Chapter I / Hope
Long ago, Moses led the Jewish people out of Egypt and out of slavery. From that time onward, Jews believed that God would soon send someone to deliver them in triumph from their captors.
They called this someone the Messiah. The Anointed One.
They went through many tumultuous and tragic times after the glory days of the United Hebrew Kingdom and the rule of David and Solomon. Following the disappearance of the Lost Tribes of Israel and the enslavement of Judea, they were scattered and held in bondage by various leaders and empires over the next several centuries. There were respites, there were better kings than others (thank you, Cyrus and Darius). But always they were in bondage.
And their hope was never greater than during Augustus Caesar’s rule over the Roman Empire, approximately 100 years before Palestine was fully conquered by Rome.
They needed hope, and they received it in the form of a book less than 30 pages long called the Book of Daniel.
Daniel wrote of many strange dreams he had. They all involved terrifying beasts of some sort. Lions with eagle’s wings. Four headed winged leopards. Creatures with iron teeth and horns sticking out all over that had eyes and mouths. The stuff of nightmares. And Daniel had no idea what they meant. Until an angel came to him and explained.
The gist of it was this. I’m going to skip over, for now, the interpretation of what each of the monsters represented. The basic idea was this, the angel said: the Son of Man, from the House of David, is coming soon to establish the Kingdom of Heaven on Earth and bring peace and joy to everyone.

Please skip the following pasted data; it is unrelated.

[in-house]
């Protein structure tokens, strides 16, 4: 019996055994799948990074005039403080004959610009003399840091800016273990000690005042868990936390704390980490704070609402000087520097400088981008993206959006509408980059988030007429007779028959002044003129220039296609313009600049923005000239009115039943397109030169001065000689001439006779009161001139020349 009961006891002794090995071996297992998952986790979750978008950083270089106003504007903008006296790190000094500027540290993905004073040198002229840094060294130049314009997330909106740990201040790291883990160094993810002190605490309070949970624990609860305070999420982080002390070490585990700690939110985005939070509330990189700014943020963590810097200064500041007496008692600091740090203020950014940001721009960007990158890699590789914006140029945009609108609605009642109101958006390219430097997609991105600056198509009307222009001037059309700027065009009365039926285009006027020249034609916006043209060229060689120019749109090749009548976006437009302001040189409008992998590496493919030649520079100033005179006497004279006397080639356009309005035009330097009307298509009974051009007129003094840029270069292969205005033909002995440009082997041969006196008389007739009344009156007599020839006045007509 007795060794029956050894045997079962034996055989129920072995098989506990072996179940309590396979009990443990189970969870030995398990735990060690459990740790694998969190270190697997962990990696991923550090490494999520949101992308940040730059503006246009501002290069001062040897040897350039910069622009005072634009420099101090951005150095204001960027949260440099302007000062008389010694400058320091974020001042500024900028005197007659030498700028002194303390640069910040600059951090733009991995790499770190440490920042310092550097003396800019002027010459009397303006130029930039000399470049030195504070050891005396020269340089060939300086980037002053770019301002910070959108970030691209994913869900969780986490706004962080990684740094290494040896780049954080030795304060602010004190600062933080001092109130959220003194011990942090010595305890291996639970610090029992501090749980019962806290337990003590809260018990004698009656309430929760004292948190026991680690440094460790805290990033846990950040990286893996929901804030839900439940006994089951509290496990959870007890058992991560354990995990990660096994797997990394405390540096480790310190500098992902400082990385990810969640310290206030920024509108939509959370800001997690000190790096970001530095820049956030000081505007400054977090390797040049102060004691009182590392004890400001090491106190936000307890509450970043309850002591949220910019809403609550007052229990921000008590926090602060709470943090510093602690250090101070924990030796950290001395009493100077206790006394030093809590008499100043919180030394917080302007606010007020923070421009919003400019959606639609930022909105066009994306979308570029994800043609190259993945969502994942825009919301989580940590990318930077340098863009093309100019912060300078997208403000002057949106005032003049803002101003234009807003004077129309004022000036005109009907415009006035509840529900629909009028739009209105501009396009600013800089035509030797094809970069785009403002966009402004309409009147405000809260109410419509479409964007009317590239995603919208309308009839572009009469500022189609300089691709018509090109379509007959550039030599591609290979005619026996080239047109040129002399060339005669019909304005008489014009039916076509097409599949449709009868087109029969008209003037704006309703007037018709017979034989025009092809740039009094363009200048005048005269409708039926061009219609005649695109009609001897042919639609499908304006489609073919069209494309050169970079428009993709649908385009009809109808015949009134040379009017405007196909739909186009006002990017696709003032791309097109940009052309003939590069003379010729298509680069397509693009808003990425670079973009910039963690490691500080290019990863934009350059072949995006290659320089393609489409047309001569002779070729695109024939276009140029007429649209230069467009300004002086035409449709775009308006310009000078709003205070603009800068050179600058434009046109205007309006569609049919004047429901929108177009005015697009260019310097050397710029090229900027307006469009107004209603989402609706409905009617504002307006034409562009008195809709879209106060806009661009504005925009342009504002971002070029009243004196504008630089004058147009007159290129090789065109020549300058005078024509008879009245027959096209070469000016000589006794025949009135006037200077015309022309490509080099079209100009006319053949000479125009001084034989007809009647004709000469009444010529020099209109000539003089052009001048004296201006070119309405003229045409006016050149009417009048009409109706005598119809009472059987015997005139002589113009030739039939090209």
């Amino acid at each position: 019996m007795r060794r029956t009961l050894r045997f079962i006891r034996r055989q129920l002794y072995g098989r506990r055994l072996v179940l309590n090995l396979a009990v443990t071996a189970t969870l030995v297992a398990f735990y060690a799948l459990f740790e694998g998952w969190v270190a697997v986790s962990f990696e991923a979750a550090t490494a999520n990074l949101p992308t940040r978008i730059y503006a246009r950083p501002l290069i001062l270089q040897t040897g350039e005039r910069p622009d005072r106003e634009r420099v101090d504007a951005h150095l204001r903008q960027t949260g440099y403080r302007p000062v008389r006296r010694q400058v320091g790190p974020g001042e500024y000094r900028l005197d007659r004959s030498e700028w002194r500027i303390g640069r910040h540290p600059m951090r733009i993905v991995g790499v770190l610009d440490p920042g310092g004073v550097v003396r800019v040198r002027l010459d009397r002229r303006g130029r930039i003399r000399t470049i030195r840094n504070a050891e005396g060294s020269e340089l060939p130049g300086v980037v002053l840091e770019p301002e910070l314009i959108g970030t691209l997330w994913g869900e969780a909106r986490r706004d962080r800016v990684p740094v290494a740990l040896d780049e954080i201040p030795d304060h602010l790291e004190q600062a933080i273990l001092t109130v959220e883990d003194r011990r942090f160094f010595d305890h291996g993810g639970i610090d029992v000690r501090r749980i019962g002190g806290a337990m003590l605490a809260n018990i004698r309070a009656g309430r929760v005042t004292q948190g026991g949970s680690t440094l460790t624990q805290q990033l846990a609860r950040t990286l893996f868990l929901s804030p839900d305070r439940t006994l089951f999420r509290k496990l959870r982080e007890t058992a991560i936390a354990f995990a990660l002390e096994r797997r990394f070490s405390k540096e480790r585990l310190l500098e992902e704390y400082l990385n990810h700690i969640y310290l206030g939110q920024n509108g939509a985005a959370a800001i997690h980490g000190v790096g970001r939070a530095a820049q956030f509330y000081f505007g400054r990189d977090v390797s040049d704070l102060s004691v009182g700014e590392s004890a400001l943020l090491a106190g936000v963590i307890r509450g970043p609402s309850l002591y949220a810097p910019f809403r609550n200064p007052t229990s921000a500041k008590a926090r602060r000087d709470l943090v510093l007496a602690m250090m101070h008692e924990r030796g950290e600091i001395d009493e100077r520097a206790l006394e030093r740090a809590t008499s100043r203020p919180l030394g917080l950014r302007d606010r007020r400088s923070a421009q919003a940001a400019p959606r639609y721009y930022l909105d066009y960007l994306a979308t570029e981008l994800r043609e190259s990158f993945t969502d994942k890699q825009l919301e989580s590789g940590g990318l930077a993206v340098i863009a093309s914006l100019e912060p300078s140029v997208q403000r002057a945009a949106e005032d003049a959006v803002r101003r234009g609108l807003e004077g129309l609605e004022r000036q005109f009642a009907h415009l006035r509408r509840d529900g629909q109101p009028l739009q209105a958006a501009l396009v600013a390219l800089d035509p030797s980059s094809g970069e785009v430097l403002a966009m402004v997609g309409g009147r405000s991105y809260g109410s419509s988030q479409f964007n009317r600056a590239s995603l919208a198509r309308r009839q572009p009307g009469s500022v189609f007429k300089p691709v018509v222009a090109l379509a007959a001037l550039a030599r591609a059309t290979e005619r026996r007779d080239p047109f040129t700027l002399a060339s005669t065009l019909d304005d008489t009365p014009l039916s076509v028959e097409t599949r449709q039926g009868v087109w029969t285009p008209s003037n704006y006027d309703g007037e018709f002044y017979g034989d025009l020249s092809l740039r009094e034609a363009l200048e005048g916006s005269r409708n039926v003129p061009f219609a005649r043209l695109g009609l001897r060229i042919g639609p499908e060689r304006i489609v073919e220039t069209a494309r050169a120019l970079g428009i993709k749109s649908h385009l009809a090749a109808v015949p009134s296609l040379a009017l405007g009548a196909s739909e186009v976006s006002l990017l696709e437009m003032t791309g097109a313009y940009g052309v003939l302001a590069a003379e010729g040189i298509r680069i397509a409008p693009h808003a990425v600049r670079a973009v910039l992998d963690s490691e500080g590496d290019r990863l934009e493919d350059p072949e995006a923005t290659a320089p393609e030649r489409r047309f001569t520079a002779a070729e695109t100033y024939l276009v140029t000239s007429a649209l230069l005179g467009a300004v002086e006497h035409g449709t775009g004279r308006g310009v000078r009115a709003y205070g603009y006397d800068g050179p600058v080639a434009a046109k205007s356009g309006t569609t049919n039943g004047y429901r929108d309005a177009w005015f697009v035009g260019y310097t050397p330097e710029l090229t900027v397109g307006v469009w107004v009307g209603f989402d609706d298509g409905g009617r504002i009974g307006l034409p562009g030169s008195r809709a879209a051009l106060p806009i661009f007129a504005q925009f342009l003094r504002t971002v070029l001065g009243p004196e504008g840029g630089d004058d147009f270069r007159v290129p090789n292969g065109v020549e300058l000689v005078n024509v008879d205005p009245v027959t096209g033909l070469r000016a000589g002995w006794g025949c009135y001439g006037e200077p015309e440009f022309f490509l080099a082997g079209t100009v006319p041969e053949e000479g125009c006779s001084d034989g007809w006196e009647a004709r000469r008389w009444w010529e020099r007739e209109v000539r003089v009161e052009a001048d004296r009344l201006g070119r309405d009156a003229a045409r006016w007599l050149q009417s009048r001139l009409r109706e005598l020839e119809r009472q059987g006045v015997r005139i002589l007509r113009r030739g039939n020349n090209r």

The angel, however, forgot, neglected, or simply chose to not reveal the timeline for when this would be happening, except to vaguely pass along that it would be happening after “a time, and times, and half a time had passed.”
This is a great concept to use with children, and I freely acknowledge that I use it frequently: when they start begging to do something, simply tell them that they’ll be allowed to do it soon. Specifically, in a time, and times, and half a time. It is maddening, and then you can send them to bed.
Also, it was revealed that there would be a great time of trouble, such as had never been before, before the Messiah would come.
Many Jews were certain that things were so bad that it was a sign the return of the Messiah was imminent. Many gave away their possessions, left their homes and families, and began fasting and praying to prepare themselves.
This was a hot topic. People wanted to know. There were many conjectures about how the Messiah would appear. Most involved glorious arrivals from someplace up high, like on a cloud, and surrounded by retinues of of angels.
There might not be agreement on precisely where or how he would arrive, but everyone knew that it would be soon.
Messiah, Augustus Caesar, Book of Daniel, revelation/Revelation,